Nuggets G Nate Robinson happy with progress after ACL surgery
Dynamic sixth man wants to be ready for start of 2014-15 season
Nate Robinson has built a career around conquering challenges inherent to being a 5-foot-9 guard in the NBA.
Bouncing back from knee surgery is just the latest obstacle he is poised to tackle.
Robinson said Thursday that his rehab program is "right on schedule" and he is hoping to be ready by the start of the 2014-15 season. He tore the ACL in his left knee on Jan. 29 and had surgery two days later.
"Not having basketball has humbled me," he said. "It’s made me even hungrier. I’m out here getting shots up and coming in still doing rehab and swimming and riding bikes 10 miles a day. It’s all going to pay off in the long run."
Robinson, who averaged 10.4 points and 2.5 assists in 44 games with Denver, is one of three Nuggets recovering from ACL surgery. Danilo Gallinari and J.J. Hickson also are in the midst of rehabilitation programs overseen by strength and conditioning coach Steve Hess and athletic trainer Dan Shimensky.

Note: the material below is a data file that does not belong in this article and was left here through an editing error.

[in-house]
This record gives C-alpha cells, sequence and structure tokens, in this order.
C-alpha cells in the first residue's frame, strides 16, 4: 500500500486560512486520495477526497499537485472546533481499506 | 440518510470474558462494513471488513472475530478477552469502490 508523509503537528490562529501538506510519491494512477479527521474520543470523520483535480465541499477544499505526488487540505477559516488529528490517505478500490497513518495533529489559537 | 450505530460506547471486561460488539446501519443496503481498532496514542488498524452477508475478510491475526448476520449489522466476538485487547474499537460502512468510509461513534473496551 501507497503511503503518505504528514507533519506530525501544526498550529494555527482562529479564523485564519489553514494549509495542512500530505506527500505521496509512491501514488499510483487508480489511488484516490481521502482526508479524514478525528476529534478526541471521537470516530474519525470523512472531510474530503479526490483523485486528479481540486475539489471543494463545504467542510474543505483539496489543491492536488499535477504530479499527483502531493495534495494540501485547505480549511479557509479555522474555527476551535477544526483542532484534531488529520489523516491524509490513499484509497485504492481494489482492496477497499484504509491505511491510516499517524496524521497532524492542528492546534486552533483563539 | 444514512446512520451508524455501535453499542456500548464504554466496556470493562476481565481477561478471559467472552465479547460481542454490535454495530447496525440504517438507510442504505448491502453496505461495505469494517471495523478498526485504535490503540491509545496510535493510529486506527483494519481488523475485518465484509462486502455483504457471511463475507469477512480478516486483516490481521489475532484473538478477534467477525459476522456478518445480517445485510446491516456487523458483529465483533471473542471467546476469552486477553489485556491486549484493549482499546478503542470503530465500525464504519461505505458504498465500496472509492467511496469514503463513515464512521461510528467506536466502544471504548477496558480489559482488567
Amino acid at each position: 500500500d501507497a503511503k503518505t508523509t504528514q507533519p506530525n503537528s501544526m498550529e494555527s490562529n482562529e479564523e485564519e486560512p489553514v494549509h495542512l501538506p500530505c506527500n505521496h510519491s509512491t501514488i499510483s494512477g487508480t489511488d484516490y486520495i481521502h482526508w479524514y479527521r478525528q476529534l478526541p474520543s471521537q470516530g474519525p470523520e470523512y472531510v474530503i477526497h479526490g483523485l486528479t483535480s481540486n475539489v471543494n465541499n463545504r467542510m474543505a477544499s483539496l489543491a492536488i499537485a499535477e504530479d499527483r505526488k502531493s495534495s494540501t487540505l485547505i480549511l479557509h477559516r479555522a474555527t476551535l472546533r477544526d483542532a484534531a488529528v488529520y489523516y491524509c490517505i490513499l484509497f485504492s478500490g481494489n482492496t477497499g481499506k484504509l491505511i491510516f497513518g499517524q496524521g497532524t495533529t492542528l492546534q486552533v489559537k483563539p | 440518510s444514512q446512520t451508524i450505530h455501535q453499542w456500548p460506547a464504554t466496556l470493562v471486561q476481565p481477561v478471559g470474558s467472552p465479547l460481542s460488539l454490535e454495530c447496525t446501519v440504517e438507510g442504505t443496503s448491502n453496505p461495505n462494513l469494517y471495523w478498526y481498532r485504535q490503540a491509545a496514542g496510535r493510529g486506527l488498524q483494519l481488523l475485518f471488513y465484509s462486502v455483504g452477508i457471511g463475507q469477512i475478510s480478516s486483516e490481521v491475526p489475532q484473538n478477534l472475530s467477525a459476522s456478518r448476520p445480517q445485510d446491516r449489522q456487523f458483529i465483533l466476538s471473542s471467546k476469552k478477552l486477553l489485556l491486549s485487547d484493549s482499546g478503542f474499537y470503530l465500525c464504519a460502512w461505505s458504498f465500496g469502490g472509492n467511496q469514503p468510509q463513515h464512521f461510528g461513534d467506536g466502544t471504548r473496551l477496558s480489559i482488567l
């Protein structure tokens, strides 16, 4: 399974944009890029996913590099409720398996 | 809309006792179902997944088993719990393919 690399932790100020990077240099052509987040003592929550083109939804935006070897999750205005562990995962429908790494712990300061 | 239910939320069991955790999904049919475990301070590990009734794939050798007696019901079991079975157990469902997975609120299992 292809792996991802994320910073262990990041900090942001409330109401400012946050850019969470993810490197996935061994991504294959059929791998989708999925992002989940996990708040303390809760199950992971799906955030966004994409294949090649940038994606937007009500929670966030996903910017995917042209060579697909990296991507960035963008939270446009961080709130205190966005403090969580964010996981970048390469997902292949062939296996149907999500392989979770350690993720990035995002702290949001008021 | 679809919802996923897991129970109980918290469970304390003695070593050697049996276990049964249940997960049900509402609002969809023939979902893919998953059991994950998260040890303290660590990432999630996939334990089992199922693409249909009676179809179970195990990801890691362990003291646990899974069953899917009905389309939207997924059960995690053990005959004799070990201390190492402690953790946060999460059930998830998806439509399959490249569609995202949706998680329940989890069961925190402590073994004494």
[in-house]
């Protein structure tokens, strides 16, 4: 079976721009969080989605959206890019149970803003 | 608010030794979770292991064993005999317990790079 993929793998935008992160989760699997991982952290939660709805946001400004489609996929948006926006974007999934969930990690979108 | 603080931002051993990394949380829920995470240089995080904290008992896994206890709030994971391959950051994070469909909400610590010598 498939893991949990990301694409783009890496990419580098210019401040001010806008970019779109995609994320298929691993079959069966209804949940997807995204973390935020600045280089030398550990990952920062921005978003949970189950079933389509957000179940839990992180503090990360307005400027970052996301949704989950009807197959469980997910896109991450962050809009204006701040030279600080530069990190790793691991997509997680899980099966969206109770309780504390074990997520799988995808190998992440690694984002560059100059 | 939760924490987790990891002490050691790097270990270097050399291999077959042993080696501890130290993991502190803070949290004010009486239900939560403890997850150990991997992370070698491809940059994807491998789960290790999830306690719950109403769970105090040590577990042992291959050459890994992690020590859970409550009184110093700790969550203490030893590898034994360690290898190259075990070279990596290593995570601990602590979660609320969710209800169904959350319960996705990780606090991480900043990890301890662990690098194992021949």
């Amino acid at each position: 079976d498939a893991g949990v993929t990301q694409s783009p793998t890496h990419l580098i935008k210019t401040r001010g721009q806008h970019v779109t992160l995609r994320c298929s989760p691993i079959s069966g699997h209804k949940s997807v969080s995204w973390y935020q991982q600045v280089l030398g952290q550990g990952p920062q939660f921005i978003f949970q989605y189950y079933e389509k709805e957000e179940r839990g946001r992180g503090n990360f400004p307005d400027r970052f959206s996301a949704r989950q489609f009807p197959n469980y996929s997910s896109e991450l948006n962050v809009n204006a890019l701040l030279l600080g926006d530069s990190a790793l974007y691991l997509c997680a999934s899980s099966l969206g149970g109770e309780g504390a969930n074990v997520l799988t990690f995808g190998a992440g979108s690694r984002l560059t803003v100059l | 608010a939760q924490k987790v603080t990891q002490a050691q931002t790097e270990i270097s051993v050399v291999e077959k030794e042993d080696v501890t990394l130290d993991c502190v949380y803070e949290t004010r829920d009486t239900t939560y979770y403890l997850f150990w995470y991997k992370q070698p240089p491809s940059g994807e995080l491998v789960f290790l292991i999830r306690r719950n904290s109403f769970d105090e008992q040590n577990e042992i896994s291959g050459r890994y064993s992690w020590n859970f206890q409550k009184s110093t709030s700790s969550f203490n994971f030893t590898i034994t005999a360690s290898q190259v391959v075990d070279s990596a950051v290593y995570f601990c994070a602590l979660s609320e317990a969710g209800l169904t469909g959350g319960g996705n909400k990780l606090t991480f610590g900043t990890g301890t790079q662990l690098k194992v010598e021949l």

“We’re all pushing each other,” Robinson said. “I’m trying to catch up with Gallo; J.J. is trying to catch up with me. It’s not cool we had three different guys with bad injuries, but it’s cool we all share the same characteristics of coming back mentally strong and physically strong to be ready by the season to get this team where it needs to be.”
Robinson said he is drawing additional inspiration from Minnesota Vikings running back Adrian Peterson, who returned to the football field less than 10 months after ACL surgery in 2012.
“He set the bar super-high,” Robinson said. “If he can do it, I know I can do it.”
Robinson said he would like to eventually write a book about other athletes and their personal experiences dealing with the challenges of coming back from knee surgery.
“I want to interview Gallo, Derrick Rose, Russell Westbrook, Peterson – all the guys that messed up their ACL,” he said. “I want to hear the testimonials of triumph and showing the world you don’t give up after a knee injury. You keep going and make the best of it.”